By Susanna, an Ex-Christian Scientist Group contributor. Susanna is a pseudonym, to ensure anonymity.
I studied American history in college and especially women’s history, and that was the first glimmer of a way of understanding the context of Christian Science in terms of what Mary Baker Eddy and her followers experienced in the 19th and early 20th centuries.
There was profound ignorance about our bodies and the reasons that people of all ages suddenly fell sick and died, so the public’s fear and superstition regarding doctors at the time is understandable. There was shame and fear associated with practically all aspects of womanhood—pregnancy, menstruation, sexuality. I can imagine that anything that seemed to make sense of the physical world in a way that gave people a sense of control and order would have been very welcome. Doctors were essentially untrained caretakers, and the field was full of both well-meaning ignorance and greedy quackery. Mary Baker Eddy and the people of her time never could have envisioned the kind of advanced health infrastructure and workforce that we have today, or the ways that most people are able to take charge of their own health care in this era.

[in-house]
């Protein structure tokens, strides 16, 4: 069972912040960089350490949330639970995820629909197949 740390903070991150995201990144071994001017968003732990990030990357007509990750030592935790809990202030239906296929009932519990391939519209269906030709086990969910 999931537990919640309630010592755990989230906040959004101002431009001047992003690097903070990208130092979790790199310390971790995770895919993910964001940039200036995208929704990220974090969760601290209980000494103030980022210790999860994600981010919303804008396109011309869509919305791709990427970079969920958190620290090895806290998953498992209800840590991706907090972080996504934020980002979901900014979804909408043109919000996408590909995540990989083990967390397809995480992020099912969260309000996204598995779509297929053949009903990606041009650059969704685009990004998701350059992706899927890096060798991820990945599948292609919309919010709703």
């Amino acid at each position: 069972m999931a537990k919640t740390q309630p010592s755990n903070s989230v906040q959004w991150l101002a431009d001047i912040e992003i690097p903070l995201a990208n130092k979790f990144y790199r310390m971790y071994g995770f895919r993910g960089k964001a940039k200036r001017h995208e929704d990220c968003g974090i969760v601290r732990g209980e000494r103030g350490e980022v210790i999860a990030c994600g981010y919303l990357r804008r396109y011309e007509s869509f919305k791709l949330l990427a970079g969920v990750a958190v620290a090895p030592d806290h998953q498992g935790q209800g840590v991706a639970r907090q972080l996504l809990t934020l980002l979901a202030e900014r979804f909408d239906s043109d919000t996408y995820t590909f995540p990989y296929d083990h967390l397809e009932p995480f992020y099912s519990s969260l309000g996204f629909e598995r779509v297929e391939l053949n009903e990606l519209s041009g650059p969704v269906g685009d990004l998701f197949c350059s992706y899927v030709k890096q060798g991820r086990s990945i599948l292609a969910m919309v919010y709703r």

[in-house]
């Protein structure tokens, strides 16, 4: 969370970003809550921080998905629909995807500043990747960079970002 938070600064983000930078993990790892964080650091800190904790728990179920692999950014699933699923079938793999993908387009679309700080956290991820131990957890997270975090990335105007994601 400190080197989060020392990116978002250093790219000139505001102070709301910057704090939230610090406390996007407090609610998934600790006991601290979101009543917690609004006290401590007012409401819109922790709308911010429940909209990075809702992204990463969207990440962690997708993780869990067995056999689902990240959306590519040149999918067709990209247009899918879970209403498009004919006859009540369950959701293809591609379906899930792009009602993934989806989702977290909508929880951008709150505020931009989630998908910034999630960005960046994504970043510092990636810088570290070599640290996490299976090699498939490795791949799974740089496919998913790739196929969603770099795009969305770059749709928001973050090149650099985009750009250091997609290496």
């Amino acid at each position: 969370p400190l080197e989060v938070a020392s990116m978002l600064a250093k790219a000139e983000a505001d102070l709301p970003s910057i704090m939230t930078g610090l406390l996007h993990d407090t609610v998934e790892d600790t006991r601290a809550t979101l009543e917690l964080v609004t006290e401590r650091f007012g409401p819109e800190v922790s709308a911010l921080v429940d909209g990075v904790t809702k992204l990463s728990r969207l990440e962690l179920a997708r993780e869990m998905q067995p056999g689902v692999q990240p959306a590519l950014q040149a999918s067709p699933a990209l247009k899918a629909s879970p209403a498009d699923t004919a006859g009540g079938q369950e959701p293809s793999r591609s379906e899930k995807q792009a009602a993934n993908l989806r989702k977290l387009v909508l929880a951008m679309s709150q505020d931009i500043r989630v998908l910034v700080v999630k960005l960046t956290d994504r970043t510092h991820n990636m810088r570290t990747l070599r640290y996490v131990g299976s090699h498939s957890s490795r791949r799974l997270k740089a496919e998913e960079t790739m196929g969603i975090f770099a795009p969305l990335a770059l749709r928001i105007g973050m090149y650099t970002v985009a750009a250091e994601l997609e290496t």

Over the course of the twentieth century, advances in medical care and the availability of drugs like penicillin and vaccinations were matched by a steady decline in Christian Science adherents. Those who remain are overwhelmingly white, privileged, mostly older Americans with a sprinkling in Europe and elsewhere. They are, disproportionately, people who are living in relative comfort, highly educated, and with the lowest risk factors for disease in the history of the world. It is easy, therefore, for them to credit Christian Science for their good fortune, until it is shattered by accident, disease, or mental illness.